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Using Bioengineering to Understand the Mechanism, Treatment & Prevention of Nervous System Injuries

Wednesday, November 6, 2019

4:00 PM-5:30 PM

BIOMED Seminar

Using Bioengineering to Understand the Mechanism, Treatment & Prevention of Nervous System Injuries

Anita Singh, PhD
Chair and Associate Professor
Department of Biomedical Engineering
Widener University

Treatment and prevention of nervous system injuries require a detailed understanding of the injury mechanisms. In our lab, we use bioengineering approaches, such as biomechanical testing, neurophysiological recordings, immunohistochemistry, and computational modeling to understand central and peripheral nervous system injuries. One area of our research is spinal cord injury. In an existing research project, our team is investigating the outcomes of a combinatorial treatment strategy by injection of bioengineered scaffold (PNIPAAm-PEG) secreting neurotrophins (BDNF+NT3) into the injury site and rehabilitation training using a body weight supported treadmill training (BWSTT) approach in a clinically relevant contusion SCI model. Our studies have reported combinational treatment strategies to result in improved kinematics and physiological responses, then alone treatment.

Another area of our research is to investigate injury threshold values for neonatal brachial plexus palsy, which is a birth-related complication. Using a neonatal piglet animal model, we have reported failure strains and loads that lead to brachial plexus avulsion and rupture injuries. We are currently investigating functional and anatomical changes in the neonatal brachial plexus that can help with diagnosis, prognosis, and treatment of neonatal brachial plexus palsy. A detailed understanding of injury mechanisms will lead to promising treatment options that can enhance recovery.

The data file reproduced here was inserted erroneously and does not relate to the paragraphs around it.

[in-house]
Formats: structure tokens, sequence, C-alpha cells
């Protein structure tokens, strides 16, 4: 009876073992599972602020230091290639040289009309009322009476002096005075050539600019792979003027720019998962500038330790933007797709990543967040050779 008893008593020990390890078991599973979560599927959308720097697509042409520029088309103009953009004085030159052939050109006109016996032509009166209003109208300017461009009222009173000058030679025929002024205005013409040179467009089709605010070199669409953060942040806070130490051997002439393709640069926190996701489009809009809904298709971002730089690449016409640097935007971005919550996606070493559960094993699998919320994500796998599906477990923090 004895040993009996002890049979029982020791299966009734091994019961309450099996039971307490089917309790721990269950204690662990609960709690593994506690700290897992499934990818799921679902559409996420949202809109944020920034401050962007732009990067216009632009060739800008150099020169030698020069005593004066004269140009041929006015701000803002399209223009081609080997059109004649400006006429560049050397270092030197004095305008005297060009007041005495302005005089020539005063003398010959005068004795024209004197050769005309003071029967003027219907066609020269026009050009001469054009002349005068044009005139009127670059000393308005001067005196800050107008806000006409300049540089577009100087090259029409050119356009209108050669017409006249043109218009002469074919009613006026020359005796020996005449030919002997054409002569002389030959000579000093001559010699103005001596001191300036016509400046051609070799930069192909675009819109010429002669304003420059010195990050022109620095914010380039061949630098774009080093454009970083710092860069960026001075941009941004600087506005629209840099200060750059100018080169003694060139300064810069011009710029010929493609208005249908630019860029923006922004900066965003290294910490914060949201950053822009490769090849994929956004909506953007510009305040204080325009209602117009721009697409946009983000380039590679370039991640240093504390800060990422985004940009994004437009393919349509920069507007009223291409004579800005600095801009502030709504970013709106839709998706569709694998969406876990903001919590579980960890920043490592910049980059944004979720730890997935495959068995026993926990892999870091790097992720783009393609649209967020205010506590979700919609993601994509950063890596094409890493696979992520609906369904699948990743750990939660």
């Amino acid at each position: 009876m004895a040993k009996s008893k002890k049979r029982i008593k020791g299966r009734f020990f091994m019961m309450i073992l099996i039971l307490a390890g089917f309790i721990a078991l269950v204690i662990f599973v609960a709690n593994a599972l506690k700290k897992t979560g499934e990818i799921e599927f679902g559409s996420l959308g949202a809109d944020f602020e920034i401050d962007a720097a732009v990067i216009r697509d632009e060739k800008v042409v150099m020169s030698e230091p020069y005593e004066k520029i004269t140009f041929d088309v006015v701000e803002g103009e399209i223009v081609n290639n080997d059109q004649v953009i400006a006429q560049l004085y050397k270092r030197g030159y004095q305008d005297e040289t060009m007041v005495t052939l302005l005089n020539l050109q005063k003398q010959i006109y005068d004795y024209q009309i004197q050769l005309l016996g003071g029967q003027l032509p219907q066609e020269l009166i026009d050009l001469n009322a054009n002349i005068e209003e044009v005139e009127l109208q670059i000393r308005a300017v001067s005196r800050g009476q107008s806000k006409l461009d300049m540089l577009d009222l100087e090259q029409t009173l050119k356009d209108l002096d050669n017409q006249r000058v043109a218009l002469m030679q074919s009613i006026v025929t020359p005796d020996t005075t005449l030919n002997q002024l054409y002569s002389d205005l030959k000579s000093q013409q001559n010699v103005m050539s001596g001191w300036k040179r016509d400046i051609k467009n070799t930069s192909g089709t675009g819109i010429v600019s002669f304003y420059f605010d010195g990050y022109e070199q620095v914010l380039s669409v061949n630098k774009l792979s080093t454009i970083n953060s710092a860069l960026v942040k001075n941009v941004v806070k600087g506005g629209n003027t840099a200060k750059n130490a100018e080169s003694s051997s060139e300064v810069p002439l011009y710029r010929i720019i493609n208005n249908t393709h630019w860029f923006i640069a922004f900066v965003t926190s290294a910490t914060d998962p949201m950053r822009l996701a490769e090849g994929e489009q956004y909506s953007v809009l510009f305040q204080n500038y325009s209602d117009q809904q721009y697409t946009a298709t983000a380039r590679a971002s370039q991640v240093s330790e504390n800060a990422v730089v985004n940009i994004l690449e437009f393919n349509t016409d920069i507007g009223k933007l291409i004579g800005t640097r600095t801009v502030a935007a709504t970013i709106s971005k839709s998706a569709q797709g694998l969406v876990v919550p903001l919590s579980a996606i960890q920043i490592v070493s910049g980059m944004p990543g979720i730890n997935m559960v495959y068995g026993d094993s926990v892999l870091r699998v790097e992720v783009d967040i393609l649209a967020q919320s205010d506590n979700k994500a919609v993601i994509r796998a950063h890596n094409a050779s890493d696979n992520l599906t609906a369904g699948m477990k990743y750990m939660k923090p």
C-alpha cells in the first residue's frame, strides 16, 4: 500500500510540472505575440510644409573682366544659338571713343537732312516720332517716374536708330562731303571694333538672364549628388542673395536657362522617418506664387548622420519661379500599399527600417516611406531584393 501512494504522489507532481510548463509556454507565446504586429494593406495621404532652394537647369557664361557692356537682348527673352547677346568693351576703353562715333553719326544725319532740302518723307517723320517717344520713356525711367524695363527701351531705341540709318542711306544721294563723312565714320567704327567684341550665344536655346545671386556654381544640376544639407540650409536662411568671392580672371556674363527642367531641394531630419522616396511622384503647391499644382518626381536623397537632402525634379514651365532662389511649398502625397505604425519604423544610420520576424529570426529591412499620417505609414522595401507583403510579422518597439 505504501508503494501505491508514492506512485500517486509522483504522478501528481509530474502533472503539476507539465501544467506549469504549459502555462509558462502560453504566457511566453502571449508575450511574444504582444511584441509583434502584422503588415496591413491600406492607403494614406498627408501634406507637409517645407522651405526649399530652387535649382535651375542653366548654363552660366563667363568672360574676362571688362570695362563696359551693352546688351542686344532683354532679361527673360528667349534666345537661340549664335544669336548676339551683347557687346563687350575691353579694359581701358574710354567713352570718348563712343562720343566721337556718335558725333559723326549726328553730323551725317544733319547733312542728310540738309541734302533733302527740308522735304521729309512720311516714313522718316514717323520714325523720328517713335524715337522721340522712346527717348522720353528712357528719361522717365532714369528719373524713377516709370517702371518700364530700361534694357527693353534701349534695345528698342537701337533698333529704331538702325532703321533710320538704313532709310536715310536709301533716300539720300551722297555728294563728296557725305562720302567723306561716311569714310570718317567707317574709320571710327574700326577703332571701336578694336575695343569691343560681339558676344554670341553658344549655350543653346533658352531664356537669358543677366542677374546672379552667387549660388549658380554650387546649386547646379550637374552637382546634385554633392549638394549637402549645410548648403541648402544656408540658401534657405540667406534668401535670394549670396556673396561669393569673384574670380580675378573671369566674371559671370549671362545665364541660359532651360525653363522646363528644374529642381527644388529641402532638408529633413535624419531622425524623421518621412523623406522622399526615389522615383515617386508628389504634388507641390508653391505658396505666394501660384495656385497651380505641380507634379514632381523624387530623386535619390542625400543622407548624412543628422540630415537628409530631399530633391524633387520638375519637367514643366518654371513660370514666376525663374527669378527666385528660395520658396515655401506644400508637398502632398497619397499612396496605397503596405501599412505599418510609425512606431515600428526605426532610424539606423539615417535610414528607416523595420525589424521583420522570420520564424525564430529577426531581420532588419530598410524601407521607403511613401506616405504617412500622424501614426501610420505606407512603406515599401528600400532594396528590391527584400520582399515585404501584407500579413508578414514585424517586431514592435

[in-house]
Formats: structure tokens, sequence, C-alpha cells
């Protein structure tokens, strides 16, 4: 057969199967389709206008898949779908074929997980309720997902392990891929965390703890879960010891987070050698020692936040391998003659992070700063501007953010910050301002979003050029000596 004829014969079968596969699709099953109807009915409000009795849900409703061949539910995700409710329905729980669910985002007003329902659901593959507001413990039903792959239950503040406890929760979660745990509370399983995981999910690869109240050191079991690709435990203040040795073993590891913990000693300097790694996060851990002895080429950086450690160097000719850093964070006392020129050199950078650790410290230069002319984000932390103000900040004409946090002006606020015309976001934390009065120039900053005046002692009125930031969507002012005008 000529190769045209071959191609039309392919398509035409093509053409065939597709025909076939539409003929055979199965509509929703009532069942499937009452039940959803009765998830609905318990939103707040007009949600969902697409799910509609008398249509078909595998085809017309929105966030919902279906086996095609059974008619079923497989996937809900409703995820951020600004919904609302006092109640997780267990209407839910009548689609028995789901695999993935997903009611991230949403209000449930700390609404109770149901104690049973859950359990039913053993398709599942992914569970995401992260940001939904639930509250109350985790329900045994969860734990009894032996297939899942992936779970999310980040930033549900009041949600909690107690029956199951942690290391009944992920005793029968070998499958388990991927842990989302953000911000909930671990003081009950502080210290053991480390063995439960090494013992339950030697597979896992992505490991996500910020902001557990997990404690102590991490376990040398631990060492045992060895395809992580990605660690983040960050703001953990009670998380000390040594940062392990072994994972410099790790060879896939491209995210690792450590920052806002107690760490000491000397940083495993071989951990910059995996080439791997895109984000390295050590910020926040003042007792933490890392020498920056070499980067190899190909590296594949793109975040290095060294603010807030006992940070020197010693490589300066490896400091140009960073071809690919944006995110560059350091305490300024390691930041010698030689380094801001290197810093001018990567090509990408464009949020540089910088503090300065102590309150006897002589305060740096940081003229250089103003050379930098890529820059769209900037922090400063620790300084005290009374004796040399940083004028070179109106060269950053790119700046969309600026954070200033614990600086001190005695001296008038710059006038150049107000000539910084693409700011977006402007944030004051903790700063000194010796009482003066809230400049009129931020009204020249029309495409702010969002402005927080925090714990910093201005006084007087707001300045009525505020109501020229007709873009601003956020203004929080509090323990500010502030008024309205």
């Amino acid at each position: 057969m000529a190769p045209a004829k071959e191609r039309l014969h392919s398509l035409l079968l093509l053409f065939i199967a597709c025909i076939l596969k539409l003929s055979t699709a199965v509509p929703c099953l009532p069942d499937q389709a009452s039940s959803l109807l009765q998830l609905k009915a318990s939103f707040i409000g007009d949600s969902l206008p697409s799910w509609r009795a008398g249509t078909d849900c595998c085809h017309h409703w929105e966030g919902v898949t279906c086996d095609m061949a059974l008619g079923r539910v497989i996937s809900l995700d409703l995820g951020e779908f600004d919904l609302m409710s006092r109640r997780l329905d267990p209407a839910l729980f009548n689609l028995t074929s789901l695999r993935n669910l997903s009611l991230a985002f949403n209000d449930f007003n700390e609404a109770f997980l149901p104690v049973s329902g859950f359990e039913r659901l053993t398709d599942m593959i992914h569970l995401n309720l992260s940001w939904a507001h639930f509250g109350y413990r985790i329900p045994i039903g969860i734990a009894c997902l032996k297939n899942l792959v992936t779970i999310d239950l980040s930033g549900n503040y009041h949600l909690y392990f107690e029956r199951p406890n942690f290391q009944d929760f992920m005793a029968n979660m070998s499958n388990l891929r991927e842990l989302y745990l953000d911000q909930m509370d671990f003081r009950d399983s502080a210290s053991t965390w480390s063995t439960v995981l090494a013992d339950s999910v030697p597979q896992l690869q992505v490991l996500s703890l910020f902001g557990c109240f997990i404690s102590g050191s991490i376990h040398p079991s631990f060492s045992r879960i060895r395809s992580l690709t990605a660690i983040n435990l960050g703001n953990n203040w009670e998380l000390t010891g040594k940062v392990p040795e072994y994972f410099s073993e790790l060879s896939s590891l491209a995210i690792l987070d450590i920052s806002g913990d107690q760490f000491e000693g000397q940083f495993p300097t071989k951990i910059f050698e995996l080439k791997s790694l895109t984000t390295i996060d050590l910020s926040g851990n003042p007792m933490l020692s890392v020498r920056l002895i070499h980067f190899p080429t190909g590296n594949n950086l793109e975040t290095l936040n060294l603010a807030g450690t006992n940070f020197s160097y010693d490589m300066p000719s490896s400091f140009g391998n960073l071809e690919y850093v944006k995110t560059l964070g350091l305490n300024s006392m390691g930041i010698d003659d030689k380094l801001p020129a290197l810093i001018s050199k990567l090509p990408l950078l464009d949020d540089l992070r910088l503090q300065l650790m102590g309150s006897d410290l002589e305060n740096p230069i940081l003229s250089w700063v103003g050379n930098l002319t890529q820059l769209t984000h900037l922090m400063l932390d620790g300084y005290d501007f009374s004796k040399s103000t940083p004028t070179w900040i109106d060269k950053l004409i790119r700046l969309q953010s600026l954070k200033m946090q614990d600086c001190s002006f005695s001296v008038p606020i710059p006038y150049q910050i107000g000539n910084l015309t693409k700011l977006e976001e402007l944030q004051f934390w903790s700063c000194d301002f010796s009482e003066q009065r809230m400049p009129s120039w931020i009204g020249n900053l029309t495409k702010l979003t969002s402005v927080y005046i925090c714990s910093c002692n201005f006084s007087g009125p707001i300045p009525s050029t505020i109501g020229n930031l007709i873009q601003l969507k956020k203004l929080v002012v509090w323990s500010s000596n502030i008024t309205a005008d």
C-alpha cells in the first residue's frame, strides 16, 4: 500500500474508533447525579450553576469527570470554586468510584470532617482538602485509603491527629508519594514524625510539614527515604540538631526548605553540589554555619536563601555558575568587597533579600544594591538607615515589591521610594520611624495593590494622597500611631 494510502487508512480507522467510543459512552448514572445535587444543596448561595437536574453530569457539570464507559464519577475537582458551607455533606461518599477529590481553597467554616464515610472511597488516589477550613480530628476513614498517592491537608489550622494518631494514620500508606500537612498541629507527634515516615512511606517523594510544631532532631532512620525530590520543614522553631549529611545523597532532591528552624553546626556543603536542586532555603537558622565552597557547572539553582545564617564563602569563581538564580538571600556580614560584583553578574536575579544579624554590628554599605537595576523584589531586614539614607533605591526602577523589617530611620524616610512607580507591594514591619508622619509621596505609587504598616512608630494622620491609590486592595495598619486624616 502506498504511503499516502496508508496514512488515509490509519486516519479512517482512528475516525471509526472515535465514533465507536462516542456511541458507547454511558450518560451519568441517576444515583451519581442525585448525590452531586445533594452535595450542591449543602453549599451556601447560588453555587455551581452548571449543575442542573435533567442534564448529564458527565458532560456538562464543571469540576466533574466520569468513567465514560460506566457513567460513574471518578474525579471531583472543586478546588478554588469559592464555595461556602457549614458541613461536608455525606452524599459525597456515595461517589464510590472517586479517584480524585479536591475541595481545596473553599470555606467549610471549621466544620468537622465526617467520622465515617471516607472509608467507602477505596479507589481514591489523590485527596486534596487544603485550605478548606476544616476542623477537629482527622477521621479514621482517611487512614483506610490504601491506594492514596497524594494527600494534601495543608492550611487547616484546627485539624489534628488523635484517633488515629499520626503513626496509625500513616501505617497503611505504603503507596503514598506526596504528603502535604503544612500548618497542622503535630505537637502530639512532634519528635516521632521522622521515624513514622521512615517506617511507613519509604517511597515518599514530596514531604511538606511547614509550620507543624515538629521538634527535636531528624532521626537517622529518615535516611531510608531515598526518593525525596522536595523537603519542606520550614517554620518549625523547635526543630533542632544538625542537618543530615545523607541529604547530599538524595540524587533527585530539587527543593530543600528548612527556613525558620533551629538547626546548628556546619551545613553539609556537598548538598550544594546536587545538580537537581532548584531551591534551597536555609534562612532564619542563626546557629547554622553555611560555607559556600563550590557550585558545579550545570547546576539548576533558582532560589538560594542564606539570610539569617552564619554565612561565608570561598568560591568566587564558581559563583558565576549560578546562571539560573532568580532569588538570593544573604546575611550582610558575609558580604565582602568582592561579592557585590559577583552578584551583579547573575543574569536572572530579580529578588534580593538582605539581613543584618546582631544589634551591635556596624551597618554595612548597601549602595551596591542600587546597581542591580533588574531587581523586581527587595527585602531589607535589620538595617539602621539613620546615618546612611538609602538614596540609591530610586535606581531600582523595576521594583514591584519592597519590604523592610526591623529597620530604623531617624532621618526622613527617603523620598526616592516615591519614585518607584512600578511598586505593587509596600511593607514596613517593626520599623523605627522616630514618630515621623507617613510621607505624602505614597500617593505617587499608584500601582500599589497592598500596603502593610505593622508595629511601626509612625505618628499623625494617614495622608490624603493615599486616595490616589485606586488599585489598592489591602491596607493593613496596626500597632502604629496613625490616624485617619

This talk will give a brief overview of these projects and will discuss their future implications and clinical potentials.


Anita Singh, PhD, is an Associate Professor and Chair of the Department of Biomedical Engineering at Widener University in Chester, PA. She is also an affiliate Research Assistant Professor in the School of Biomedical Engineering, Science and Health Systems at Drexel University. Dr. Singh earned her PhD in Biomedical Engineering from Wayne State University in Detroit, MI. She then completed her postdoctoral fellowship at the Lankenau Hospital in Philadelphia, PA and worked as a Research Associate and the Co-director of Behavior and Biomechanics Core at the Drexel University College of Medicine (DUCoM). Dr. Singh also has industrial experience in a medical device company.

Dr. Singh's research has focused on developing a new model of traumatic axonal injury that offers the possibilities of improving the understanding of white matter tract damage in the brain during and after a traumatic event. Her recent research activities include investigating a new combinatorial treatment strategy using bioengineered scaffolds and robotic training paradigm in spinally contused and transected rats. She is currently involved in understanding the biomechanical, functional and structural injury thresholds for neonatal brachial plexus palsy.

Dr. Singh's work has been published in several journals, including Journal of Biomechanics, Brain Injury, and Journal of Neurotrauma. She has presented and received awards at national and international conferences and is a recipient of the prestigious NSF-CAREER award. Dr. Singh has received additional funding from the National Institutes of Health and Department of Defense.

Contact Information

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Papadakis Integrated Sciences Building (PISB), Room 120, located on the northeast corner of 33rd and Chestnut Streets.


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